In came the age of technological advancement that would provide the opportunity to access all of the pertinent information in what many call the data warehouse approach. The data warehouse provided the opportunity to have all of the silos integrated into one information area for the next generation of trade promotion management. It became possible to transmit adjusted plans via the Internet to provide a synchronized view of the actual liability. Shipment data could be fed in real-time to this system via automated electronic data linkages. Financial data (deduction/payments) could be cleared against a specific promotion plan creating the opportunity for an accurate variable contribution P&L by promotion event, promoted group or brand, rolled up to a specific retailer. This same financial data could be electronically exported to the appropriate ERP GL’s for accurate financial liability reporting. Syndicated data could be electronically fed into the trade promotion closed-loop software for sell-in vs. sell-through reporting capability. Trade promotion management had evolved to a point where all operating areas of an organization had a synchronized view of the impact of the trade spending liability. Major surprises were minimized and information was available in time to adjust promotional tactics and strategies on unprofitable trade promotion spends.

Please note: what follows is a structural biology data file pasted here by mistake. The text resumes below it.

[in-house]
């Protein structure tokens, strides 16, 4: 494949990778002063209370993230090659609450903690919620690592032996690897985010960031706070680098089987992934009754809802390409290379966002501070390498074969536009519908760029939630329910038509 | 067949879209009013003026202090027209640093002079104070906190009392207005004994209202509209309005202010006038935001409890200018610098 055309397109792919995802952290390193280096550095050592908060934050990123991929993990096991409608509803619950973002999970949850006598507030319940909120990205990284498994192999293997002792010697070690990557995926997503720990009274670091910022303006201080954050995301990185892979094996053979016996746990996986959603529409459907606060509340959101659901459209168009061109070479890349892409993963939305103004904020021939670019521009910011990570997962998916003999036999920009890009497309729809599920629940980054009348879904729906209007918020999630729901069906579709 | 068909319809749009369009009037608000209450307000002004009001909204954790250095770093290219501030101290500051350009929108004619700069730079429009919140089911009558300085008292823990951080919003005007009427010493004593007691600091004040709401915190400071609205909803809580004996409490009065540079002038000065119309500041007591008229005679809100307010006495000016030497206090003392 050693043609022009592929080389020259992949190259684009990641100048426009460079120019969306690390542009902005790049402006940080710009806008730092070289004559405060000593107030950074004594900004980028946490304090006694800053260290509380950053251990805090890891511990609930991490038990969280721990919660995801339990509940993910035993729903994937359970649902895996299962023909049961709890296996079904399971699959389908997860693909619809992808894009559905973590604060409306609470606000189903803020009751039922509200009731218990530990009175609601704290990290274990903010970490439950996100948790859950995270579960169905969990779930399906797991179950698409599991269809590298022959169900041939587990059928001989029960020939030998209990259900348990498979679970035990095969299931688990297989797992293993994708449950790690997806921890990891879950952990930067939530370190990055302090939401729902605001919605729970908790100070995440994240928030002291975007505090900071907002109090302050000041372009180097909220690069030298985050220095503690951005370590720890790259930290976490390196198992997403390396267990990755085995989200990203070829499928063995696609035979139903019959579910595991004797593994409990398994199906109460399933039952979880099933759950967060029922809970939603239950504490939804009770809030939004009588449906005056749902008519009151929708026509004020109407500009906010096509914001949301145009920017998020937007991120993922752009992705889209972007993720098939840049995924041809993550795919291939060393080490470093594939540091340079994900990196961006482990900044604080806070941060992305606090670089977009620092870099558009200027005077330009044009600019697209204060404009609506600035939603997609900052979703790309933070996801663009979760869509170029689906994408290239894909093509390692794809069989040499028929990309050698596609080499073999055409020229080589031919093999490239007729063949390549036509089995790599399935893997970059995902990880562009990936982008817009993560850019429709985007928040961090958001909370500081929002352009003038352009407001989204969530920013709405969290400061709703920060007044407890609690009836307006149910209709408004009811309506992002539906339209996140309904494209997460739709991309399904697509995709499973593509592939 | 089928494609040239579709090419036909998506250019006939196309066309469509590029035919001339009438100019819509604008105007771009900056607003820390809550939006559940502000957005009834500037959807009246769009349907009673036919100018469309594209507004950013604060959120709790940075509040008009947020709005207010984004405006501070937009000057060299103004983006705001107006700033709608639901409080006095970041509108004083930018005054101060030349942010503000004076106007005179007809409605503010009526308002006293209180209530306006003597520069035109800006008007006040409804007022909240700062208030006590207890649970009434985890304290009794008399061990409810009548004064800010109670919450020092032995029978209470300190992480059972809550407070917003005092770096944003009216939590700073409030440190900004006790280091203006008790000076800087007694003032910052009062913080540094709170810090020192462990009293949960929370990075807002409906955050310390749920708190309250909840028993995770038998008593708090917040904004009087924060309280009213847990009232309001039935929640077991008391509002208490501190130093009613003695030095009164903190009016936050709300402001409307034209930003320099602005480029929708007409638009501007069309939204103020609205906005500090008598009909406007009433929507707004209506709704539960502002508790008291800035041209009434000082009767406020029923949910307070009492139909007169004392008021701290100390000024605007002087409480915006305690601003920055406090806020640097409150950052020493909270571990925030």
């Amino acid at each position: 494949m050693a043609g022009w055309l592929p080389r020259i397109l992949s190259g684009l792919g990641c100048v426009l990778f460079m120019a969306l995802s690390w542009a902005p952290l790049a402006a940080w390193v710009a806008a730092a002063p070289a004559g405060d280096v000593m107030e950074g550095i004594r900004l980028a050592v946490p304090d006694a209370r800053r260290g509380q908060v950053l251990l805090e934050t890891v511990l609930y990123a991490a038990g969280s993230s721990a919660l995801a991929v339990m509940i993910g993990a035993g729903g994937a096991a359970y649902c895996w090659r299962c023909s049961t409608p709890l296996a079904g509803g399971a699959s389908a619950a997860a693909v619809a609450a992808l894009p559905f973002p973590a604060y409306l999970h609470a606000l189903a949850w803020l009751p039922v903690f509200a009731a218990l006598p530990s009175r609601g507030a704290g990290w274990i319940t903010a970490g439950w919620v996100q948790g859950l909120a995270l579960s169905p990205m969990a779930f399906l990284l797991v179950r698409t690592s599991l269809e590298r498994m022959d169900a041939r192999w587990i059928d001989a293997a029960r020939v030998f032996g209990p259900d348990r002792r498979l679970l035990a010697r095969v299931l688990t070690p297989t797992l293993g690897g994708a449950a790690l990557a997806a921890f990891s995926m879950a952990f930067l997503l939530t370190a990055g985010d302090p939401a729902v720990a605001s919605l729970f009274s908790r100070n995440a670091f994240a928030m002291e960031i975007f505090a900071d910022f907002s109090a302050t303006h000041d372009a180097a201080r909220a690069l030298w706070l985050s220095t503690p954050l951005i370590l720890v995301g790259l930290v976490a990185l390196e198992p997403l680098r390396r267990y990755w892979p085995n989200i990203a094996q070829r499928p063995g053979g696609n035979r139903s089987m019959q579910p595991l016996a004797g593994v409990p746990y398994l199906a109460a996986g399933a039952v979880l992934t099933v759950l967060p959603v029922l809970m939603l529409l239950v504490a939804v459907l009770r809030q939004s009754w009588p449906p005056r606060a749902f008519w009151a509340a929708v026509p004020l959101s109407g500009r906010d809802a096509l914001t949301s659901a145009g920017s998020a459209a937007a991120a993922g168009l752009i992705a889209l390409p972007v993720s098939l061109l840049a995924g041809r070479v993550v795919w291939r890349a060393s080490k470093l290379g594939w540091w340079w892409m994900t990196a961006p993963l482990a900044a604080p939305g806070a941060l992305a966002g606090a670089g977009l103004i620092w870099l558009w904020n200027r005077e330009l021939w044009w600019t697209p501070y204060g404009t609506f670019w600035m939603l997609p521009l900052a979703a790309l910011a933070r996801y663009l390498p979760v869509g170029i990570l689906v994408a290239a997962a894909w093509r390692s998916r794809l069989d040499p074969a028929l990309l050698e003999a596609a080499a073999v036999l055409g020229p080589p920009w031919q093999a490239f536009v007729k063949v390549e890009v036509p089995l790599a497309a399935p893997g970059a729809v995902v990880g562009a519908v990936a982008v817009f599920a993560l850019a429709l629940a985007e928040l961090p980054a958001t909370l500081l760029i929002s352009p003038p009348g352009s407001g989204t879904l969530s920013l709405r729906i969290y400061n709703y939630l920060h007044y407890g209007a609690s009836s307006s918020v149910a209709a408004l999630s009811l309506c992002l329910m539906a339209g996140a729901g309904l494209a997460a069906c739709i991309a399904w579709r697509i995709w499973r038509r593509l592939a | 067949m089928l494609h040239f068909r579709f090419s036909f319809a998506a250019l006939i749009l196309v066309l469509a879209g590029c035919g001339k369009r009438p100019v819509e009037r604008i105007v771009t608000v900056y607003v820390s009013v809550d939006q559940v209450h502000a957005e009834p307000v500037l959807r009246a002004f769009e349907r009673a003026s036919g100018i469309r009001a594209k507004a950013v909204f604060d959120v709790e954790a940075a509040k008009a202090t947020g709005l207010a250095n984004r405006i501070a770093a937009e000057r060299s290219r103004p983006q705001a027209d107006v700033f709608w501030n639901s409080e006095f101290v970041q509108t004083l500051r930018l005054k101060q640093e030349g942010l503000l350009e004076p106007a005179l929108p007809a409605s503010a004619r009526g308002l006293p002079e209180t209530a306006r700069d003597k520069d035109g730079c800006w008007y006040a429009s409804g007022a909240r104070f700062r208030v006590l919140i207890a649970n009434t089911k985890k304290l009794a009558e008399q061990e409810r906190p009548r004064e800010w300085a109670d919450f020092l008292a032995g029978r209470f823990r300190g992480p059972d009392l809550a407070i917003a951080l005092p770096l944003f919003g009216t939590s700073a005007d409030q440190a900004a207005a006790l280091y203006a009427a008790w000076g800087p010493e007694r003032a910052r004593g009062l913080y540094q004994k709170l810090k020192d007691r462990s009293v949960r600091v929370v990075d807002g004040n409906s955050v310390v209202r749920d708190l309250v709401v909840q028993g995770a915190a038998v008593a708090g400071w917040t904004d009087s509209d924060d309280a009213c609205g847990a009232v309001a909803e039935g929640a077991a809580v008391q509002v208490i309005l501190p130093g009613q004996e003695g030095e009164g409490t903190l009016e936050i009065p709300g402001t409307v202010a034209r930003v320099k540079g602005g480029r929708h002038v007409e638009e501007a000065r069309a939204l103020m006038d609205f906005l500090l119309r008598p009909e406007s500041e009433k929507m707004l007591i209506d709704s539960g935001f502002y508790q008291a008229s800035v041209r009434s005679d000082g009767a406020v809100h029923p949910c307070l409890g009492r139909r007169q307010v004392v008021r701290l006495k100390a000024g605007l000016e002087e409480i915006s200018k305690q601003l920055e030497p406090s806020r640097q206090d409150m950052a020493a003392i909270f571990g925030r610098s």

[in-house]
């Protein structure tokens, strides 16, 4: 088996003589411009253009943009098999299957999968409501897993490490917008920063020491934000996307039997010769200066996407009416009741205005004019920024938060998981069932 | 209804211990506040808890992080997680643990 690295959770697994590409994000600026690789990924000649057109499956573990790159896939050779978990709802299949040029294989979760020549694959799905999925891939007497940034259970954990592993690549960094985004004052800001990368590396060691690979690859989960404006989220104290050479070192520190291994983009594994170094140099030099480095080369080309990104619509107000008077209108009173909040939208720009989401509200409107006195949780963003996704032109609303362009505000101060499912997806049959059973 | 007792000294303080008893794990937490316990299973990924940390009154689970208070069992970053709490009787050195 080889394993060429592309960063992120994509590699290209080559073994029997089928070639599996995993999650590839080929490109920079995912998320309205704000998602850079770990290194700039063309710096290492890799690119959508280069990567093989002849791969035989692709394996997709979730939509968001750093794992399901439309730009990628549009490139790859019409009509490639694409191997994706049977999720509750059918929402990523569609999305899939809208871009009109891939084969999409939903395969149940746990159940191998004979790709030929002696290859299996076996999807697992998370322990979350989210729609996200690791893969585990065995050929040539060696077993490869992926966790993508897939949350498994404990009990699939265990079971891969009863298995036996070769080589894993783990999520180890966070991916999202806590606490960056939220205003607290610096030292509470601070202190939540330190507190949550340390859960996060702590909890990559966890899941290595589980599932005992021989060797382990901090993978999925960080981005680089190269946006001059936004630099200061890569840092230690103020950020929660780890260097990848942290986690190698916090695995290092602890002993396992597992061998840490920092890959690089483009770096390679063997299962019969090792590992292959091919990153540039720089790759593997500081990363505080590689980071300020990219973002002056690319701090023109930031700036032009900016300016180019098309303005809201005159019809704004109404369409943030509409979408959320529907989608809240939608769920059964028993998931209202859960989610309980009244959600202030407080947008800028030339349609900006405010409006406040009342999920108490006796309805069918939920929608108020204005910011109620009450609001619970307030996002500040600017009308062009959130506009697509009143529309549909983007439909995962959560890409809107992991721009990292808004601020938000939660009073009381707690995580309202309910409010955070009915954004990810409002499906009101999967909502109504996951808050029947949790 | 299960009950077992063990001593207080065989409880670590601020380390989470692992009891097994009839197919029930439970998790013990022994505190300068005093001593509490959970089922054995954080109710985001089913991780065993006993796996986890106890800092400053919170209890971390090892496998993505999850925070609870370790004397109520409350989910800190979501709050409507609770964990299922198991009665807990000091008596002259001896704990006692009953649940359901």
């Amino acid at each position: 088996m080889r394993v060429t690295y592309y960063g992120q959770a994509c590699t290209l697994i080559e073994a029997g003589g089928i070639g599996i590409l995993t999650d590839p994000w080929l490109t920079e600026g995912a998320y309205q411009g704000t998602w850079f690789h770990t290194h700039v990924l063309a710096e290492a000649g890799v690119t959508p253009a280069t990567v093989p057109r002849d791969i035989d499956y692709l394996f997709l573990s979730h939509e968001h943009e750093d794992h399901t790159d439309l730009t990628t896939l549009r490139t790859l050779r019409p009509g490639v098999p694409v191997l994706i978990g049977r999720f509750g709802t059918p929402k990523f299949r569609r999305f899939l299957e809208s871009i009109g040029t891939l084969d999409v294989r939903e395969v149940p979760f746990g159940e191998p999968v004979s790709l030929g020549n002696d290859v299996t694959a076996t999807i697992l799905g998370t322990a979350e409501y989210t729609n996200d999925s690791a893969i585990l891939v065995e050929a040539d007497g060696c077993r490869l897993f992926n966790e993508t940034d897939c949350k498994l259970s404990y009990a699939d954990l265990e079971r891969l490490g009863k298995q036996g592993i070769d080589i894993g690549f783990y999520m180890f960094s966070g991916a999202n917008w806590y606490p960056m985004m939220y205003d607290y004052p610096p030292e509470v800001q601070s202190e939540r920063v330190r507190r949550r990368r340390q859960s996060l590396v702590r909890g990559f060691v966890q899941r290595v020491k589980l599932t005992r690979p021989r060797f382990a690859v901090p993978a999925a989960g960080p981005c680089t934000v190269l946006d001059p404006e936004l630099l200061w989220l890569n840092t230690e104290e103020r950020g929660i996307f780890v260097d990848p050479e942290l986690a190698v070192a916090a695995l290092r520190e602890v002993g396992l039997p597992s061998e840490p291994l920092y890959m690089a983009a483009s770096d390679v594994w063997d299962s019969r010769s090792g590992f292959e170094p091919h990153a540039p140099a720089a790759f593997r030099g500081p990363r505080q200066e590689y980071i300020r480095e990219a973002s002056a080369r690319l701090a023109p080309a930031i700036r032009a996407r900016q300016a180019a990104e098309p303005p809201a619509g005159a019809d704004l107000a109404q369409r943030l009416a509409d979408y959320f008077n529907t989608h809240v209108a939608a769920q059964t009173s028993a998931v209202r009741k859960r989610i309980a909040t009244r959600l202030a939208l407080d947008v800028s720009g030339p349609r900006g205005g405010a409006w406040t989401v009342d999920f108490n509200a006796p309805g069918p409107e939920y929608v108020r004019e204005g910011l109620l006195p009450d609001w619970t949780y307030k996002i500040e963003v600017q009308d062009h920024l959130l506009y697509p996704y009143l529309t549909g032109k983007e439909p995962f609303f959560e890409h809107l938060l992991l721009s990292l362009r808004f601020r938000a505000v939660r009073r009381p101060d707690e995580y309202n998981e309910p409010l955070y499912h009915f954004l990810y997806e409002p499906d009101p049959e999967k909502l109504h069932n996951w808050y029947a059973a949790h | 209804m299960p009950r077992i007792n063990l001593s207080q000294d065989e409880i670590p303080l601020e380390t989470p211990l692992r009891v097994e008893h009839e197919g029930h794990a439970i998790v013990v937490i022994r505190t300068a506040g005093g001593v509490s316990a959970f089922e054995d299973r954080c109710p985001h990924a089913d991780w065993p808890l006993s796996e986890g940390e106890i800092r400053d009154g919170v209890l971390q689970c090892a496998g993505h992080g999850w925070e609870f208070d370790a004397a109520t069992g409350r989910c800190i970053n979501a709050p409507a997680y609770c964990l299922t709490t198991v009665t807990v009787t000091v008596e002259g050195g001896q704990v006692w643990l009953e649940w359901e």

It is logical to surmise that with the advent of the closed-loop trade promotion management system solution, the spiraling out-of-control world of trade promotion spending is now manageable. The technology is available now to manage accurate liabilities of this incredibly mismanaged investment. What do we mean by mismanaged? Let’s dissect the facts;